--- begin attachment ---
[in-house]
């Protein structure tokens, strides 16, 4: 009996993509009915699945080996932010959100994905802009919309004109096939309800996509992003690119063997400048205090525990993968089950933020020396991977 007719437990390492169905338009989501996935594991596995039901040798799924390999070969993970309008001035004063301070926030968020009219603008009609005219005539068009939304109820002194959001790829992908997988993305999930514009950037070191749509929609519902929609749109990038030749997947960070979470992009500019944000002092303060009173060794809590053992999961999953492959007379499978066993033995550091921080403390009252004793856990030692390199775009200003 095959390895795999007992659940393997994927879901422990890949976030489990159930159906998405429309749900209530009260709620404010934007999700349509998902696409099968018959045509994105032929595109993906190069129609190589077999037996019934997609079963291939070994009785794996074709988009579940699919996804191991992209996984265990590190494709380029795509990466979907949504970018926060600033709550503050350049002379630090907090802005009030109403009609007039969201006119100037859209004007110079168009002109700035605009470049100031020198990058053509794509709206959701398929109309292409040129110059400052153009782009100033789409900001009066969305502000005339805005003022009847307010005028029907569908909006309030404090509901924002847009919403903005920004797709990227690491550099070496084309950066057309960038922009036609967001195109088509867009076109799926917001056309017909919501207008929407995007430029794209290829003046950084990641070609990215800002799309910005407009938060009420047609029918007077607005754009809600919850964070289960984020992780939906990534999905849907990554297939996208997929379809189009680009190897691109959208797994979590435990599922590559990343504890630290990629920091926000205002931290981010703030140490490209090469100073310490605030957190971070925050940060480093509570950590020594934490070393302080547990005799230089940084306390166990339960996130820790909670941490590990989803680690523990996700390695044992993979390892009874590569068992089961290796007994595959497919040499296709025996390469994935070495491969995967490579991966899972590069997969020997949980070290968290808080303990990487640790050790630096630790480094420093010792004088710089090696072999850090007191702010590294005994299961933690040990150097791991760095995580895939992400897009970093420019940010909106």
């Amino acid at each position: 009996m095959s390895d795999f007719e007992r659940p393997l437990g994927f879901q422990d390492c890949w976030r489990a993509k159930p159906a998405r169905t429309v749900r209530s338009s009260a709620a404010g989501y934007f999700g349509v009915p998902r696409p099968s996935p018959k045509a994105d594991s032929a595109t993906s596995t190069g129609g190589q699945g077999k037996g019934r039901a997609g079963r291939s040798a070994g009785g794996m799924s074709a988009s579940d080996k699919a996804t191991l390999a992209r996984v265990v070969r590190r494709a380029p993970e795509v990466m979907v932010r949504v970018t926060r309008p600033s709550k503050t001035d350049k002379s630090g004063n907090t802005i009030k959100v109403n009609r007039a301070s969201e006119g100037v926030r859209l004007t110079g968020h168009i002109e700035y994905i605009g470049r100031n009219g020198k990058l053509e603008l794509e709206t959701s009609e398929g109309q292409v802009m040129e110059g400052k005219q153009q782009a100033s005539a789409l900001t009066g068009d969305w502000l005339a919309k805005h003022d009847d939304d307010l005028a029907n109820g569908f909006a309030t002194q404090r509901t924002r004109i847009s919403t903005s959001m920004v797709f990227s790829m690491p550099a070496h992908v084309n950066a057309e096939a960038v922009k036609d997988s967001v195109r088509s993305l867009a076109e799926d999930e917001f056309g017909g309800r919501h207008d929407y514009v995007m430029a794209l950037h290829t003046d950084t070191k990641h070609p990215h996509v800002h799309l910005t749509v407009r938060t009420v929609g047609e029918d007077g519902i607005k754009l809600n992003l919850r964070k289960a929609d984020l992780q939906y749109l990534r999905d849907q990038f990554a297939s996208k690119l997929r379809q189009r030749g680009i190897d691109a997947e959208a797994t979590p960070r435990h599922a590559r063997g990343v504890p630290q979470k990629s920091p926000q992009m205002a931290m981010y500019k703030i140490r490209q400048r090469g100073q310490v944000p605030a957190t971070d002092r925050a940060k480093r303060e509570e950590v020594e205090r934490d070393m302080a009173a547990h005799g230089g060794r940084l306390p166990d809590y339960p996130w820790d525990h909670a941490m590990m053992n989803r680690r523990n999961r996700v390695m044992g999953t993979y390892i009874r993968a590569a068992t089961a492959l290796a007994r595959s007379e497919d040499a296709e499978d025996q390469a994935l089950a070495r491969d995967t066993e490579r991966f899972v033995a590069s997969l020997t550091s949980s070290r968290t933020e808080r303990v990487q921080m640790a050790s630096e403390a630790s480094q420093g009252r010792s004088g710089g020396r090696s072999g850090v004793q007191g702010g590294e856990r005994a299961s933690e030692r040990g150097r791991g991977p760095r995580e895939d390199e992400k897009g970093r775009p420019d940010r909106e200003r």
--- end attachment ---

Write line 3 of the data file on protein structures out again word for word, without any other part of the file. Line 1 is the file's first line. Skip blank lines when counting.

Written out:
């Amino acid at each position: 009996m095959s390895d795999f007719e007992r659940p393997l437990g994927f879901q422990d390492c890949w976030r489990a993509k159930p159906a998405r169905t429309v749900r209530s338009s009260a709620a404010g989501y934007f999700g349509v009915p998902r696409p099968s996935p018959k045509a994105d594991s032929a595109t993906s596995t190069g129609g190589q699945g077999k037996g019934r039901a997609g079963r291939s040798a070994g009785g794996m799924s074709a988009s579940d080996k699919a996804t191991l390999a992209r996984v265990v070969r590190r494709a380029p993970e795509v990466m979907v932010r949504v970018t926060r309008p600033s709550k503050t001035d350049k002379s630090g004063n907090t802005i009030k959100v109403n009609r007039a301070s969201e006119g100037v926030r859209l004007t110079g968020h168009i002109e700035y994905i605009g470049r100031n009219g020198k990058l053509e603008l794509e709206t959701s009609e398929g109309q292409v802009m040129e110059g400052k005219q153009q782009a100033s005539a789409l900001t009066g068009d969305w502000l005339a919309k805005h003022d009847d939304d307010l005028a029907n109820g569908f909006a309030t002194q404090r509901t924002r004109i847009s919403t903005s959001m920004v797709f990227s790829m690491p550099a070496h992908v084309n950066a057309e096939a960038v922009k036609d997988s967001v195109r088509s993305l867009a076109e799926d999930e917001f056309g017909g309800r919501h207008d929407y514009v995007m430029a794209l950037h290829t003046d950084t070191k990641h070609p990215h996509v800002h799309l910005t749509v407009r938060t009420v929609g047609e029918d007077g519902i607005k754009l809600n992003l919850r964070k289960a929609d984020l992780q939906y749109l990534r999905d849907q990038f990554a297939s996208k690119l997929r379809q189009r030749g680009i190897d691109a997947e959208a797994t979590p960070r435990h599922a590559r063997g990343v504890p630290q979470k990629s920091p926000q992009m205002a931290m981010y500019k703030i140490r490209q400048r090469g100073q310490v944000p605030a957190t971070d002092r925050a940060k480093r303060e509570e950590v020594e205090r934490d070393m302080a009173a547990h005799g230089g060794r940084l306390p166990d809590y339960p996130w820790d525990h909670a941490m590990m053992n989803r680690r523990n999961r996700v390695m044992g999953t993979y390892i009874r993968a590569a068992t089961a492959l290796a007994r595959s007379e497919d040499a296709e499978d025996q390469a994935l089950a070495r491969d995967t066993e490579r991966f899972v033995a590069s997969l020997t550091s949980s070290r968290t933020e808080r303990v990487q921080m640790a050790s630096e403390a630790s480094q420093g009252r010792s004088g710089g020396r090696s072999g850090v004793q007191g702010g590294e856990r005994a299961s933690e030692r040990g150097r791991g991977p760095r995580e895939d390199e992400k897009g970093r775009p420019d940010r909106e200003r």